American author, William Trotter Porter edited a book entitled, “A Quarter Race in Kentucky: And Other Sketches, Illustrative of Scenes, Characters, and Incidents, Throughout the Universal Yankee Nation,”  It was published in Philadelphia by T.B. Peterson and Brothers of Chestnut Street in 1847. In the story, “Old Tuttle’s Last Quarter Race” which was credited to “Buckeye” of Ohio. Whoever Buckeye was, and where in Ohio he lived,.  The story was originally published in the “Spirit Of The Times” in New York.  As the reader makes his way through the story, the following passage is found:

The result was, they got up a horse and fifty dollars in money a side, to run on Saturday at two o’clock, each one to start and ride his own horse, judge tops and bottoms — the winning horse takes the cakes — and no back out! Either party refusing to run forfeits the whole stakes.

Not to give away any part of the story, suffice it to say that the twists and turns in the story are both hilarious and well thought out, and as such, should you happen across a copy of this book, I highly recommend you read this story first. You’ll understand why when you reach the last page.

In any case, over the centuries, there have been many instances where the phrase has been used in one form or another, but the earliest version surprised Idiomation … a reference that took the idiom all the way back to Ancient Greece!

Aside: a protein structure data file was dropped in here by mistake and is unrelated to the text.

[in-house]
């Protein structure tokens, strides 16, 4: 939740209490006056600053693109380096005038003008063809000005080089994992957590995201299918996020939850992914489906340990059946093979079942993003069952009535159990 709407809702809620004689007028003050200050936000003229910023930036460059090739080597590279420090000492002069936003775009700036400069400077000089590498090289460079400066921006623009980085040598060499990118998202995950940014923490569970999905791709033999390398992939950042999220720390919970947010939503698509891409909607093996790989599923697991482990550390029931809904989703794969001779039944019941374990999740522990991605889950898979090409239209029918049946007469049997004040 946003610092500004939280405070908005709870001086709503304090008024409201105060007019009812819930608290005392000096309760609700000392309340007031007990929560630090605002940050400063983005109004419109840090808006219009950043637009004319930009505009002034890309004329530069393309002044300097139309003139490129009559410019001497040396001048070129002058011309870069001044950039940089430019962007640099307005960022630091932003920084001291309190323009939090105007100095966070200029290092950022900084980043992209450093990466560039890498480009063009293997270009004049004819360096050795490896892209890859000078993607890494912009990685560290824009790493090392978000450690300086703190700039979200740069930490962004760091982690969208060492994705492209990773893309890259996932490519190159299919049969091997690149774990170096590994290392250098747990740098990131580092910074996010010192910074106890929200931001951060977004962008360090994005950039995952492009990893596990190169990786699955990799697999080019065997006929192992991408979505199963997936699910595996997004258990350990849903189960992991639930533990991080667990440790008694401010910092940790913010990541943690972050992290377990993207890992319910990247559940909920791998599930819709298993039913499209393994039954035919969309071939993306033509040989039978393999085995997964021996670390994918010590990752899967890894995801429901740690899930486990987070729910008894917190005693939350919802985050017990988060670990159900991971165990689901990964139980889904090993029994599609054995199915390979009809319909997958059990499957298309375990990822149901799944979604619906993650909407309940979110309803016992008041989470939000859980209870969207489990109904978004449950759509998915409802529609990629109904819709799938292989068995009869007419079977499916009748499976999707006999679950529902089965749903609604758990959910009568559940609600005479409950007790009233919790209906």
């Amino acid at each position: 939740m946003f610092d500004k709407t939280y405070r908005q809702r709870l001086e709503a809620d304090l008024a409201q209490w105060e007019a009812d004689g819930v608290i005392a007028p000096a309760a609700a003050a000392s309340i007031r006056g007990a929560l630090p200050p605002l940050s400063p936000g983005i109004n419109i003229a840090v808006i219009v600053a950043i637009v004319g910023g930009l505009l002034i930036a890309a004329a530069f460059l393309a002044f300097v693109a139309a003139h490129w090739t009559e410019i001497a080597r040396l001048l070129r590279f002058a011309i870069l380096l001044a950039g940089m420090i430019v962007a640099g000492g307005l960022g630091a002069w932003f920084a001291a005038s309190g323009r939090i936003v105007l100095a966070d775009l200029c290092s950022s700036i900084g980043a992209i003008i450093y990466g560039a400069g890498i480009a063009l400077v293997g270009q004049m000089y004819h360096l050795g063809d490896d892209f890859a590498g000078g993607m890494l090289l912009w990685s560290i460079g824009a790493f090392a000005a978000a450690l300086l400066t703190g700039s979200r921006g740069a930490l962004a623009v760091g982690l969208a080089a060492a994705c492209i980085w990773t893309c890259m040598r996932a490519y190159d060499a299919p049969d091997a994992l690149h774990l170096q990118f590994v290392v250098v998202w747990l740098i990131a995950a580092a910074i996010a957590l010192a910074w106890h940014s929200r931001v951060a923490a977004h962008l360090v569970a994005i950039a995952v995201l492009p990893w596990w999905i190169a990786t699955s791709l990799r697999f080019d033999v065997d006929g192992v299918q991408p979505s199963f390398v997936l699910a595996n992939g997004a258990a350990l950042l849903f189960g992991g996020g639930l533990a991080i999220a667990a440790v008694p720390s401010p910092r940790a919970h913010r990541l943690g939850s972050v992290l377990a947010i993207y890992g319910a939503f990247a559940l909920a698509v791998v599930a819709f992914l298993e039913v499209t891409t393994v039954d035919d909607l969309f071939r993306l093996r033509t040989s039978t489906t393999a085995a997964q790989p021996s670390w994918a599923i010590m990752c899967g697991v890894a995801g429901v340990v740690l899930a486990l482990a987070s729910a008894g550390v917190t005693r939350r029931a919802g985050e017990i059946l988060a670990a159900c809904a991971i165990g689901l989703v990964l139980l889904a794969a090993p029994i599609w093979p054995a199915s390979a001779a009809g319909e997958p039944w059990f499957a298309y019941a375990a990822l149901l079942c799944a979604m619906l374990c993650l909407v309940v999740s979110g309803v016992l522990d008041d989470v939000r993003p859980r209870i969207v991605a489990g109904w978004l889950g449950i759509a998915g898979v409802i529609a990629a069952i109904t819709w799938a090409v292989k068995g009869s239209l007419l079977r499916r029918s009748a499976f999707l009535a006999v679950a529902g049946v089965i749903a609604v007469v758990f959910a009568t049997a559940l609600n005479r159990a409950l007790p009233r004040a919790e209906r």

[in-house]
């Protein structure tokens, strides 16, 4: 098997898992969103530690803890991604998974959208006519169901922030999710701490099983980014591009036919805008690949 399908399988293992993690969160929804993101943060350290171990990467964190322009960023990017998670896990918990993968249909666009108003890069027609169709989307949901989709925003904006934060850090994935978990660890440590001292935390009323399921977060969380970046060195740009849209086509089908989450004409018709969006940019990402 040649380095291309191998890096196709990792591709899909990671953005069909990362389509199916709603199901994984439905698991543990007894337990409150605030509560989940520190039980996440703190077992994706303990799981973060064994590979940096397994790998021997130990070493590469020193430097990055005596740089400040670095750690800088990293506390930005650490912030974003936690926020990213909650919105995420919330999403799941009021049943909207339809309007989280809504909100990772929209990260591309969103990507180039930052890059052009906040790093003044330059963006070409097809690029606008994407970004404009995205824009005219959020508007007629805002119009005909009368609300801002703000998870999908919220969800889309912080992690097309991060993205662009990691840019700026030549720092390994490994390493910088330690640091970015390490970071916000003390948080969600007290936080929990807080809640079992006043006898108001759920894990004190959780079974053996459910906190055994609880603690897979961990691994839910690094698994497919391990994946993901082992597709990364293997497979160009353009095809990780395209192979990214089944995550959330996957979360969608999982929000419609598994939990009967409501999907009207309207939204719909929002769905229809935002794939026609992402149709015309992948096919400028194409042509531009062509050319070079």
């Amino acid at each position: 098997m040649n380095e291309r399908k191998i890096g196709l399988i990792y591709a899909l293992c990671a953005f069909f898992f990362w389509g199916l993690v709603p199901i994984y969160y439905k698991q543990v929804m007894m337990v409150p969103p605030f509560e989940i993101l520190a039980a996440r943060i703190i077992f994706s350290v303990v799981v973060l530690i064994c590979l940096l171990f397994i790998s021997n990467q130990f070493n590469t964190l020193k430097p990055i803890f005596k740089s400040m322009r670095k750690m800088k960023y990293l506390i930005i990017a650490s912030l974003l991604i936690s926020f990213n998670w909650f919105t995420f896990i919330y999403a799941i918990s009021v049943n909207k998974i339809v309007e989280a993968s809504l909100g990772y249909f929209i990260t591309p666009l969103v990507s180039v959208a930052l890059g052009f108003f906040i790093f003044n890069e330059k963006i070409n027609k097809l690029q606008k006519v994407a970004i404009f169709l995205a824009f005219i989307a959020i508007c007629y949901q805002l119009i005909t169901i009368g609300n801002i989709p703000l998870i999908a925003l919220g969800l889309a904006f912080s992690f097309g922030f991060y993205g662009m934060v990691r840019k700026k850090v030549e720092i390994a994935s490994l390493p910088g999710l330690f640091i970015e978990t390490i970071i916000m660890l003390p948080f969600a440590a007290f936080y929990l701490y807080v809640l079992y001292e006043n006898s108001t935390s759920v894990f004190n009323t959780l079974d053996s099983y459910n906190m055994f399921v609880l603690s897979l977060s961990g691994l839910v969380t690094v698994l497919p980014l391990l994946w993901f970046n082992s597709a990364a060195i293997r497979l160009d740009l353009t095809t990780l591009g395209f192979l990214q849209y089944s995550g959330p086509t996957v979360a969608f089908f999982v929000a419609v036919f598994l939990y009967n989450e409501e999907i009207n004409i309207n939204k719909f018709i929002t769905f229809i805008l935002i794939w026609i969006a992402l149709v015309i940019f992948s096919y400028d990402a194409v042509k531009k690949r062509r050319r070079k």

For those who don’t know, in Ancient Greece, a cake was the prize at drinking parties for the man who kept awake all night. “The Knights” written by comic Greek playwright and poet, Aristophanes (446 BC – 386 BC), was presented at the Lenaean festival in February 424 BC. Although the play was one that was political in nature, ridiculing policies and legislation, it did, indeed, make use of the phrase in this way:

If in bawling you defeat him,
sing we ho! for Victory’s sake.
If in shamelessness you beat him,
then indeed we take the cake.

The audacity of it all would lead to the group taking the cake, and as it were, this play certainly plays out in a most outrageous way through to the end. That being said, the expression dates back to 424 BC thanks to Aristophanes!

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2 Responses to “Takes The Cake”

  1. Heather said

    I liked this! Literally (by clicking like) and because I feel that way too.

    Anyway–The way I heard the phrase come about is that it originated in the slave’s day here in the US (of course, we think it all starts and ends with us, yeah?)– that when the slaves were done working for the day, they were allowed some portions for themselves of various ingredients. Once a week, using the leftovers of the house, they would bake a cake and the families and persons of the slave population on a given plantation would have a dance-off. Whoever danced the best, took the cake home with them and that’s how the phrase came to mean “This is the best”.

    I don’t know if that story is true or not though because I wasn’t there. I have always wondered though. That and along with “Jump the broom” also having the same type of roots–it’s how slaves married each other–they couple would literally jump over a broom during the ceremony.

    • Thanks, Heather.

      As to the explanation you’ve heard about the origins of this idiom, while it’s a commonly repeated explanation, it’s incorrect. While it’s true that there were dances such as the one you described, and while it’s true that the winner of those dances won a cake, this practice is what gave rise to the expression “it’s a cakewalk.”